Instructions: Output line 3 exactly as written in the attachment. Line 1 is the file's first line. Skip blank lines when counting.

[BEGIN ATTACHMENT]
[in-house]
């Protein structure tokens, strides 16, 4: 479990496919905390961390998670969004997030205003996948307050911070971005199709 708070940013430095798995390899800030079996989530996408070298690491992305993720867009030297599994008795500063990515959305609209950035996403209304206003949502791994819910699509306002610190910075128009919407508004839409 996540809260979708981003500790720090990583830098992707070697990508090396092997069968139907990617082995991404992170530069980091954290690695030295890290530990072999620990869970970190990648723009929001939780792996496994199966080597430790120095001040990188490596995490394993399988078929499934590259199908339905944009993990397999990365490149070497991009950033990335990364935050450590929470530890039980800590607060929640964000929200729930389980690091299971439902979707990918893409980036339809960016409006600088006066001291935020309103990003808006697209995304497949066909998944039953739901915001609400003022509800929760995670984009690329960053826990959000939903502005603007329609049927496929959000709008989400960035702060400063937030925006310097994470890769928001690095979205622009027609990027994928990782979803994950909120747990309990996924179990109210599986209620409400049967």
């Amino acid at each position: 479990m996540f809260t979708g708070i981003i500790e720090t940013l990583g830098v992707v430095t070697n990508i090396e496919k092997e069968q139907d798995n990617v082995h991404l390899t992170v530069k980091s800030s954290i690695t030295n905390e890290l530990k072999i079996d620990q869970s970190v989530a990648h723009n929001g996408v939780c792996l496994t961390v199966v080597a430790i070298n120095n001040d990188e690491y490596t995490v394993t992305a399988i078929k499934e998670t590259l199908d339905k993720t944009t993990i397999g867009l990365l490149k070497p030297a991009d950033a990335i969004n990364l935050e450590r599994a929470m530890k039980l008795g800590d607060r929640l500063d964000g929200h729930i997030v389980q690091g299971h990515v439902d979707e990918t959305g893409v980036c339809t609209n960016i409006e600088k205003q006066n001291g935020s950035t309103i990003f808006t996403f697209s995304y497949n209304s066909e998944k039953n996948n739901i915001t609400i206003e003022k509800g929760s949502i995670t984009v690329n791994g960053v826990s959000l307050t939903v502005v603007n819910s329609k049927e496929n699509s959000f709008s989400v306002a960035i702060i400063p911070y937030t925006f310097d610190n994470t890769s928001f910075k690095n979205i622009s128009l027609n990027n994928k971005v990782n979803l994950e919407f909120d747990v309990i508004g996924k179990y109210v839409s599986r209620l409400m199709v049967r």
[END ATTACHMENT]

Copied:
């Amino acid at each position: 479990m996540f809260t979708g708070i981003i500790e720090t940013l990583g830098v992707v430095t070697n990508i090396e496919k092997e069968q139907d798995n990617v082995h991404l390899t992170v530069k980091s800030s954290i690695t030295n905390e890290l530990k072999i079996d620990q869970s970190v989530a990648h723009n929001g996408v939780c792996l496994t961390v199966v080597a430790i070298n120095n001040d990188e690491y490596t995490v394993t992305a399988i078929k499934e998670t590259l199908d339905k993720t944009t993990i397999g867009l990365l490149k070497p030297a991009d950033a990335i969004n990364l935050e450590r599994a929470m530890k039980l008795g800590d607060r929640l500063d964000g929200h729930i997030v389980q690091g299971h990515v439902d979707e990918t959305g893409v980036c339809t609209n960016i409006e600088k205003q006066n001291g935020s950035t309103i990003f808006t996403f697209s995304y497949n209304s066909e998944k039953n996948n739901i915001t609400i206003e003022k509800g929760s949502i995670t984009v690329n791994g960053v826990s959000l307050t939903v502005v603007n819910s329609k049927e496929n699509s959000f709008s989400v306002a960035i702060i400063p911070y937030t925006f310097d610190n994470t890769s928001f910075k690095n979205i622009s128009l027609n990027n994928k971005v990782n979803l994950e919407f909120d747990v309990i508004g996924k179990y109210v839409s599986r209620l409400m199709v049967r």